His almost constant stay in the country proves very inconvenient and expensive for those who have to negotiate with him, as they are sometimes obliged to go hundreds of miles. Thus when he comes to London, all the ambassadors procure audience, which leads to great difficulties. He gives audience alone, dismissing the members of the Council who enter with him, contrary to the late queen's practice, who had them present. He is very eloquent, not only in his own tongue, but in various others, especially French and Latin. He has been King of England sixteen years and was crowned in Scotland fifty-two years ago by the archbishop of the Orkneys, when he was little more than a babe, as he is now fifty-four. Owing to his long experience and the difficulties he has gone through he is very conversant with negotiations; he likes able men and is gratified by esteem and praise. He calls himself an old negotiator. Every one is glad to treat with his Majesty and dislikes having his affairs referred to the Council, because the king negotiates openly and the Council upon terms favourable to itself; the king decides at once, the Council drags things out, raises constant objections and when a matter is thought settled it turns out it is hardly begun. This arises from two causes, one, that the Earl of Salisbury for many years kept all important affairs for himself alone, and since his death the others have entered the Government without experience. The other is that they are easily moved by passions and interests as many are pensioned by Spain, others have sympathies for France and probably only a minority thinks only of the service of king and country. I have heard almost all the ambassadors unanimously speak more highly of the king's head alone than of all the Council together. His Majesty understands matters excellently; would that he acted by his own counsel alone, and were not ruled by others to the prejudice of his friends and himself.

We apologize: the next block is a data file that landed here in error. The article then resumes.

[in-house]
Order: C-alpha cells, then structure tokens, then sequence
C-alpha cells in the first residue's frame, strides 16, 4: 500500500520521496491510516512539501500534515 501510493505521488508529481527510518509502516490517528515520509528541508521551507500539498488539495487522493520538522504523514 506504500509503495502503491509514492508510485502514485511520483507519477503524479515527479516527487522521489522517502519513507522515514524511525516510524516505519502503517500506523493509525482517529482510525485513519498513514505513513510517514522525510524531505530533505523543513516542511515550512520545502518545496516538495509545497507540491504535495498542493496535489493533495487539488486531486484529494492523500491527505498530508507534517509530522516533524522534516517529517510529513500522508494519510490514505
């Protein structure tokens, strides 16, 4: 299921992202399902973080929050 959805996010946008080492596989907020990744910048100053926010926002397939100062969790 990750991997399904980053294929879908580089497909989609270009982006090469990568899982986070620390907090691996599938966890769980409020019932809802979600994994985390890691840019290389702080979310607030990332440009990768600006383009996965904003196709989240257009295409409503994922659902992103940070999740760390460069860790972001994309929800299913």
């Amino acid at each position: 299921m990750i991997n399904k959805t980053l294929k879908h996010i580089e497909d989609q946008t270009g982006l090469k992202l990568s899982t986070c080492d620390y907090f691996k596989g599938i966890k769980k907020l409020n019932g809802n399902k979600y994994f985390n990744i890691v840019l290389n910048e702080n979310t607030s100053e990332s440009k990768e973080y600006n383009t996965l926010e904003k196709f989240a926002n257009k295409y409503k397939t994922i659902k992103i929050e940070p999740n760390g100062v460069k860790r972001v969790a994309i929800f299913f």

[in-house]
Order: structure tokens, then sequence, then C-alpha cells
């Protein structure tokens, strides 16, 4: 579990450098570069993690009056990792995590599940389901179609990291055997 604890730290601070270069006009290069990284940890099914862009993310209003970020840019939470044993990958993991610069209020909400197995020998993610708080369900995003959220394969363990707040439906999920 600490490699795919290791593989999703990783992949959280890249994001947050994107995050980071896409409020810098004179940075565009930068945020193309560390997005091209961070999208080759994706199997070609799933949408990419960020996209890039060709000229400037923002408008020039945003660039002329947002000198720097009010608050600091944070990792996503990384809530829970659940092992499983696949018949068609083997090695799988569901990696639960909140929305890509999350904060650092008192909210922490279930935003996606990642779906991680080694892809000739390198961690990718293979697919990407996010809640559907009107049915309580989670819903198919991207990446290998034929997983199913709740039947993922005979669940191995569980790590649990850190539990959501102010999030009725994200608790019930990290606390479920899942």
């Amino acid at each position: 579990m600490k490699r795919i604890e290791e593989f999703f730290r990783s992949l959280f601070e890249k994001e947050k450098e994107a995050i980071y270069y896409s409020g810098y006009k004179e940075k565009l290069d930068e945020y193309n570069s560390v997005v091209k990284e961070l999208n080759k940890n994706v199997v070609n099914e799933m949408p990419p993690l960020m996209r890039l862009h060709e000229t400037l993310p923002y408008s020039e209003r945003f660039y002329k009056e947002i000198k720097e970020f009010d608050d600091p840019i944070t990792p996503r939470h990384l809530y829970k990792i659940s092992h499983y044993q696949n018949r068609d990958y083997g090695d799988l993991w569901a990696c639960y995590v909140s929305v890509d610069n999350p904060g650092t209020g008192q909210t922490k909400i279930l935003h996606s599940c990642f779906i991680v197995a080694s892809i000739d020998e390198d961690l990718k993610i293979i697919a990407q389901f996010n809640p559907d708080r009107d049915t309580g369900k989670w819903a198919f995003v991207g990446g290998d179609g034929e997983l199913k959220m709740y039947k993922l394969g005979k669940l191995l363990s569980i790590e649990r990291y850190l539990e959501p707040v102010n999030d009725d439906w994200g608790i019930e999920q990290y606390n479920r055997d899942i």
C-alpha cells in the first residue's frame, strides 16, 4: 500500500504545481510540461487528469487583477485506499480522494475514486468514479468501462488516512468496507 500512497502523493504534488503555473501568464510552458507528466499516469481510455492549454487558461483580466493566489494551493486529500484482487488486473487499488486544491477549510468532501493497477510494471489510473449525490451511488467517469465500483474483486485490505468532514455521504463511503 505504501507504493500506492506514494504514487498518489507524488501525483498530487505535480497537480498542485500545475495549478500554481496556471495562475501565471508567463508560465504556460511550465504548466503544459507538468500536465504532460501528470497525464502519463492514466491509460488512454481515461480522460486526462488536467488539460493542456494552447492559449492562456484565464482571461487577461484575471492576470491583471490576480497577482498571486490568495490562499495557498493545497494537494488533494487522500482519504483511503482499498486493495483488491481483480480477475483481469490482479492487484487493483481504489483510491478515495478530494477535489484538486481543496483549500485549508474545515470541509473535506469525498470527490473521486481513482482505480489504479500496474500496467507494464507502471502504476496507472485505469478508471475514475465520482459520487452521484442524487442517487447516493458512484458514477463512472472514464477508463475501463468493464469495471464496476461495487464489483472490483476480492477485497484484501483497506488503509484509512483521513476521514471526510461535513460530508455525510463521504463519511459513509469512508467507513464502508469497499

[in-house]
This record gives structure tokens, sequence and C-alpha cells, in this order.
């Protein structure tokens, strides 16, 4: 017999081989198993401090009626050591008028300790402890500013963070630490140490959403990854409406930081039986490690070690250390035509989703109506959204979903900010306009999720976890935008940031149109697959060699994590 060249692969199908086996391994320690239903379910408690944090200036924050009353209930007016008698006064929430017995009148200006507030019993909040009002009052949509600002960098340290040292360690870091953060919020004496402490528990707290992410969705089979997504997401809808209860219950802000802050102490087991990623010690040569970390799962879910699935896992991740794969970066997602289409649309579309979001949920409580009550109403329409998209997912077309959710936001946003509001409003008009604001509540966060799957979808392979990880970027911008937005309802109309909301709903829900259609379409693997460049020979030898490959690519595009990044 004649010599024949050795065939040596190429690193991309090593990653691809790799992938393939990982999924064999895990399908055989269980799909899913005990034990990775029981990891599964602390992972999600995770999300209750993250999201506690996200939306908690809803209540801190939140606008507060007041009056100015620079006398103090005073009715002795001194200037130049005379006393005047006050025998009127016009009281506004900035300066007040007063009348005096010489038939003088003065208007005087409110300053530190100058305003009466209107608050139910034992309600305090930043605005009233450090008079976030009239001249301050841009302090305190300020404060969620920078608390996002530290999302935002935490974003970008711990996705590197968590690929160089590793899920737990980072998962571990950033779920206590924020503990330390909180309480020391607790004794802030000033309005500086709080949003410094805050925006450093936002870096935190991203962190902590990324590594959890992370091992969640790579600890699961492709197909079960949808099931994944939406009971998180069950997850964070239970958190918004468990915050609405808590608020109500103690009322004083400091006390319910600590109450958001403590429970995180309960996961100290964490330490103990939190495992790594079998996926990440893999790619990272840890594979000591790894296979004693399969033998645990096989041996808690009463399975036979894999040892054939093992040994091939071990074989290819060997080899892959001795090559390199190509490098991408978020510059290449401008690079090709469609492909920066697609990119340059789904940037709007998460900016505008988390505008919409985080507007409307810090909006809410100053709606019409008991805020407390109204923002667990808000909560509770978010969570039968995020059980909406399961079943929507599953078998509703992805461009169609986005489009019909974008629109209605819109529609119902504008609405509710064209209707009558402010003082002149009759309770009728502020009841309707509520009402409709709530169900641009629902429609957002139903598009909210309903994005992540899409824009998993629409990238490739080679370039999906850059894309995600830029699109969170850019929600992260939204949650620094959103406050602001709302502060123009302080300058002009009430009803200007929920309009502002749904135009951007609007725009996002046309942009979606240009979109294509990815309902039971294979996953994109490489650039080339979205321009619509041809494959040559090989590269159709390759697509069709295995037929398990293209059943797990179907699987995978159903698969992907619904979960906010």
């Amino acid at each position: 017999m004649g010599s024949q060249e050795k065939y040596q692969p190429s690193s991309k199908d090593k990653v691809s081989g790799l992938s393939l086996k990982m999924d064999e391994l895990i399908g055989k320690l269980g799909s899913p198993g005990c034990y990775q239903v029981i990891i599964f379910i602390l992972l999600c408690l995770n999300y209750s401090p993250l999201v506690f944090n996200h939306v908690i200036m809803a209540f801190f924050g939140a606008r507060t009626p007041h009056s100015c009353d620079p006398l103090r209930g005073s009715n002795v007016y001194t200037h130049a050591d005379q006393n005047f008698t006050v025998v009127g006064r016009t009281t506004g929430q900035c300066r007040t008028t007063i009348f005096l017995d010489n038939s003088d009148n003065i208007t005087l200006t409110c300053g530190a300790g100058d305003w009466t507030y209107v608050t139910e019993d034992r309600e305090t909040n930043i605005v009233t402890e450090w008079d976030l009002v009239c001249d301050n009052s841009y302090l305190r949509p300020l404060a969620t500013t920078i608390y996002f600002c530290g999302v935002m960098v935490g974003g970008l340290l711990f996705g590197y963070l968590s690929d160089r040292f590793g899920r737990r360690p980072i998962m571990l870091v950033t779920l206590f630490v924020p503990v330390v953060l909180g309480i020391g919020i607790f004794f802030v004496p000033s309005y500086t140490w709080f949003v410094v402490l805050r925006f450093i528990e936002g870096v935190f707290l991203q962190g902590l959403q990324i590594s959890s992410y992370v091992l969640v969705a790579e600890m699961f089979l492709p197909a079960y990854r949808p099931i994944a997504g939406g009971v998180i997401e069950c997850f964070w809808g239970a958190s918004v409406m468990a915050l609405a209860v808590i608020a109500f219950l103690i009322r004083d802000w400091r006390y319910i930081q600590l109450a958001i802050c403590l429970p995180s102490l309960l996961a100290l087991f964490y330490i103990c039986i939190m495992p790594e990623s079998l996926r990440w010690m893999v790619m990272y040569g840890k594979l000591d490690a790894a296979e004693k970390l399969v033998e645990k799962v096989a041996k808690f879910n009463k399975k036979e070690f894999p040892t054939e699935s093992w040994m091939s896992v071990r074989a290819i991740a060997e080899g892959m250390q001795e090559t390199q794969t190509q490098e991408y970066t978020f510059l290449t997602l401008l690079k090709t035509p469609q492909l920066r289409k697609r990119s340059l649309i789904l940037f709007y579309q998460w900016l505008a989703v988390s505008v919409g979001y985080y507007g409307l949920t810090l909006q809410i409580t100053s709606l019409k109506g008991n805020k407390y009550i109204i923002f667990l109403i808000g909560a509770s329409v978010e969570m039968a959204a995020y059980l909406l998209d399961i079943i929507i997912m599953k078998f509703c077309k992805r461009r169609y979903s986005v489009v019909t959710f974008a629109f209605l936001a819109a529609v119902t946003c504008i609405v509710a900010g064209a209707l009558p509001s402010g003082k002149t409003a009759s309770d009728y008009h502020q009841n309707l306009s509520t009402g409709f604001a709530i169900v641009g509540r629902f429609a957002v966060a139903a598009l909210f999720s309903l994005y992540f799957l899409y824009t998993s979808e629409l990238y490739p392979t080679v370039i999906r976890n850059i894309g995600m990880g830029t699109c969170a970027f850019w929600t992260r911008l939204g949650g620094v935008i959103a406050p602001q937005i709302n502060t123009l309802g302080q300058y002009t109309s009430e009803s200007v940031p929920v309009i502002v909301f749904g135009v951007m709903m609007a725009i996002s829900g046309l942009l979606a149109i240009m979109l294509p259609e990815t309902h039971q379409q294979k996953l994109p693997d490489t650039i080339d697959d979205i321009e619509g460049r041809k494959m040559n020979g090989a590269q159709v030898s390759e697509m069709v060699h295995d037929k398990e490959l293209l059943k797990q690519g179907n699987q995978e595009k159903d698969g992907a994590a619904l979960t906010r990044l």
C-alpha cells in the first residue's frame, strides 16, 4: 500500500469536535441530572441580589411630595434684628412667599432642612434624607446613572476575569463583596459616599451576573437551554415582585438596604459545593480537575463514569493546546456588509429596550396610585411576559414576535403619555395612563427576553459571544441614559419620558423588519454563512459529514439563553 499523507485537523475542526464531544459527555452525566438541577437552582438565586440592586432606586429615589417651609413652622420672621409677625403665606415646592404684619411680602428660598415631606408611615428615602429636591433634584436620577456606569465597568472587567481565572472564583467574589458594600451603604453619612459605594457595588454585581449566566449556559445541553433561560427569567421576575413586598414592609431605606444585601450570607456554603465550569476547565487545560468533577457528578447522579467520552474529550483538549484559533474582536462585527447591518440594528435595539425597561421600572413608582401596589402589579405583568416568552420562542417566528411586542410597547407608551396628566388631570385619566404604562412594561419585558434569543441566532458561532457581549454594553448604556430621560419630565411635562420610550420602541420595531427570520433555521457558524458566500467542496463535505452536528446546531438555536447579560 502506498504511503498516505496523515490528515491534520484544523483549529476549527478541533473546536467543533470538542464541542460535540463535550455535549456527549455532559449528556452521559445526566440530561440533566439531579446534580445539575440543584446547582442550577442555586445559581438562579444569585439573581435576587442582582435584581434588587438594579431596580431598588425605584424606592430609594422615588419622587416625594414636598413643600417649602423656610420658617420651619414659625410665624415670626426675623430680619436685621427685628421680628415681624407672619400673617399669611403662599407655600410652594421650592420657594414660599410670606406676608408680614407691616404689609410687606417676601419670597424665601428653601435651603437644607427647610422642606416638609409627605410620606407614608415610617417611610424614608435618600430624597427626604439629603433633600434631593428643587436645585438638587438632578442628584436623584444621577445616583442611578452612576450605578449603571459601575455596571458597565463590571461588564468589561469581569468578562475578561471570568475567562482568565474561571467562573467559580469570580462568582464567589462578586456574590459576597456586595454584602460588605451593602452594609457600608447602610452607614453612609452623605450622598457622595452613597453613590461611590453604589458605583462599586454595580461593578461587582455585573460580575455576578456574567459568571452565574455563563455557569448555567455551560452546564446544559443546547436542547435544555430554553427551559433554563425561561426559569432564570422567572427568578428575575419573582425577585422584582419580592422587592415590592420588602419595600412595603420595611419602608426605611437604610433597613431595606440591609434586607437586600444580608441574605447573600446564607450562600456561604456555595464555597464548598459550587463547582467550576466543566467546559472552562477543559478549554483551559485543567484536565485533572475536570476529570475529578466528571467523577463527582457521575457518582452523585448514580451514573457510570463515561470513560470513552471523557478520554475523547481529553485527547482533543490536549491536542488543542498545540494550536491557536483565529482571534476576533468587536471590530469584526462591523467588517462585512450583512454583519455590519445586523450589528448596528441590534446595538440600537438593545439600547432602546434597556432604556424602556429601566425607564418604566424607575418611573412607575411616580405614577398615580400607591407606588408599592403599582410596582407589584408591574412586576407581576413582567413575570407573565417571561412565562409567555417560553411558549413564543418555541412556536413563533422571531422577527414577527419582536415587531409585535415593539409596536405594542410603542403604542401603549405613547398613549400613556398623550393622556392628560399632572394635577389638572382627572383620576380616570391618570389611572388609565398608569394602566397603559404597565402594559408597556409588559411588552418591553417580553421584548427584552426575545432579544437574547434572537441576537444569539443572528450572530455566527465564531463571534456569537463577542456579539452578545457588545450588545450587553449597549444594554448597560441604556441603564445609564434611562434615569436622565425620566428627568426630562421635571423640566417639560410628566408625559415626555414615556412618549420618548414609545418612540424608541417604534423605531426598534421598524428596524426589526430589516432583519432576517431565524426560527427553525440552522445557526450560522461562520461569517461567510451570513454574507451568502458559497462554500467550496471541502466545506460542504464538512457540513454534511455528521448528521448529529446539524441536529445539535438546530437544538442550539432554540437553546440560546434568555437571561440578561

He has a league with the princes and towns of Germany united at Hall, (fn. 7) of which he is chief. He has good relations with the Netherlands which are in the league. In France, in addition to the Huguenots, who claim relationship and some dependance, he has the Duke of Guise, who is a relation, the whole house of Lorraine and various others, and if he liked he could have a powerful party and influence in that kingdom. He enjoys good relations with the King of Denmark, his brother in law, and has exerted himself to reconcile that monarch with the Netherlands. He it was who made the peace between that king and Sweden, with the purpose of bringing them into the league of Hall (fn. 8) . He loves the Duke of Savoy, and nothing has increased this feeling more than the obsequious demeanour of the duke and the confidential way in which he has communicated all his affairs from time to time. The king likes this, and the best way of keeping him friendly is to show confidence and give him information, when he is easily induced to intervene and do what he can.